In the case of Palila v. Hawaii Department of Land and Natural Resources (639 F.2d 495 (9th Cir. 1981)), HDLNR had introduced wild sheep and goats to an area to promote sport hunting. However, the sheep and goats were damaging a species of tree that was important to the endangered Palila bird. The Court found that, pursuant to the Endangered Species Act 9, the introduction of the sheep and goats constituted a 'taking' of the endangered species, and was therefore not allowed.
  • In response to this decision, the Department of the Interior (DOI) sought to modify the definition of a 'taking' to include only those actions which actually kill or injure wildlife.
After the invasive species of sheep and goats were removed, HDLNR tried to maintain a native species of wild sheep for hunting. This led to Palila v. Hawaii Department of Land and Natural Resources (852 F.2d 1106 (9th Cir. 1988)), in which the could held that a finding of 'harm' did not require a showing of death to an individual member of the species, but rather only an "adverse impact on the protected species."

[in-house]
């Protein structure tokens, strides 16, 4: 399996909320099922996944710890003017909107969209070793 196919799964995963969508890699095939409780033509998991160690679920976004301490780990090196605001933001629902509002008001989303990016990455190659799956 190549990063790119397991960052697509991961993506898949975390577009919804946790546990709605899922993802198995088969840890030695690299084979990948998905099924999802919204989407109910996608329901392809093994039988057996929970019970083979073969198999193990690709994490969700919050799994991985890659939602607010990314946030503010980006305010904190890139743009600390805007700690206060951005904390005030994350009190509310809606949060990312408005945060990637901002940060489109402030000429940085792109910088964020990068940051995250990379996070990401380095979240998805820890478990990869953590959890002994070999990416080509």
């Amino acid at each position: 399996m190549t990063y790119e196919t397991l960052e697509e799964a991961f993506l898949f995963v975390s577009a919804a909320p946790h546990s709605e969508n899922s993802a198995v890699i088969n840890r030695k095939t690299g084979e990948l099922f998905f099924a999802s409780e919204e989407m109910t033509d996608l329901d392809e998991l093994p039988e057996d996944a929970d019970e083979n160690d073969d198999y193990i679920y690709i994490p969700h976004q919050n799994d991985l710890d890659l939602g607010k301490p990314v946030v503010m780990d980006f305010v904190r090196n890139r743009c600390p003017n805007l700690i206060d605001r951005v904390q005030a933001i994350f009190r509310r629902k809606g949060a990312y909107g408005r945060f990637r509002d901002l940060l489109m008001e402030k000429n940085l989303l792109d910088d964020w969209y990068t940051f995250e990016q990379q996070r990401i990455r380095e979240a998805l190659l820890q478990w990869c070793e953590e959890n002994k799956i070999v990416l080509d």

• Basically, under this decision any habitat destruction that could lead to the extinction of a species is considered a harm, and is therefore unallowable under ESA 9.
Btw, these suits were brought by the Sierra Club and Hawaii Audubon Society, but they listed the plaintiff as the Palila bird. It was the first time in American legal history that a non-human was a listed plaintiff in a court case.